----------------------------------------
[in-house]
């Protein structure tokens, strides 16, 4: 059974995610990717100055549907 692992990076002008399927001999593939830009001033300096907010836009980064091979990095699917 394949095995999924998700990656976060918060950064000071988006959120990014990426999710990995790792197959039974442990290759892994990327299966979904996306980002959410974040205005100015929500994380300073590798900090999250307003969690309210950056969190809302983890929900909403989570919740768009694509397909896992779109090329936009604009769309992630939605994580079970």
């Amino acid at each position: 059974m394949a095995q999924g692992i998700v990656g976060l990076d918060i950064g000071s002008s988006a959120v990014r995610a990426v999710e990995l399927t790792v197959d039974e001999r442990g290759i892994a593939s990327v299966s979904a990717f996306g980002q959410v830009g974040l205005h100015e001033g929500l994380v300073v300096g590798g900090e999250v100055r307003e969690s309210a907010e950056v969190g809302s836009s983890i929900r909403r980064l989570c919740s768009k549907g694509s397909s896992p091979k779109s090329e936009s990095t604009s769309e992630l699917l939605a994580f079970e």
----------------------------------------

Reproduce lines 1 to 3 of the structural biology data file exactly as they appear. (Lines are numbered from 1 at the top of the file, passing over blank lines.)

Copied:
[in-house]
């Protein structure tokens, strides 16, 4: 059974995610990717100055549907 692992990076002008399927001999593939830009001033300096907010836009980064091979990095699917 394949095995999924998700990656976060918060950064000071988006959120990014990426999710990995790792197959039974442990290759892994990327299966979904996306980002959410974040205005100015929500994380300073590798900090999250307003969690309210950056969190809302983890929900909403989570919740768009694509397909896992779109090329936009604009769309992630939605994580079970």
């Amino acid at each position: 059974m394949a095995q999924g692992i998700v990656g976060l990076d918060i950064g000071s002008s988006a959120v990014r995610a990426v999710e990995l399927t790792v197959d039974e001999r442990g290759i892994a593939s990327v299966s979904a990717f996306g980002q959410v830009g974040l205005h100015e001033g929500l994380v300073v300096g590798g900090e999250v100055r307003e969690s309210a907010e950056v969190g809302s836009s983890i929900r909403r980064l989570c919740s768009k549907g694509s397909s896992p091979k779109s090329e936009s990095t604009s769309e992630l699917l939605a994580f079970e």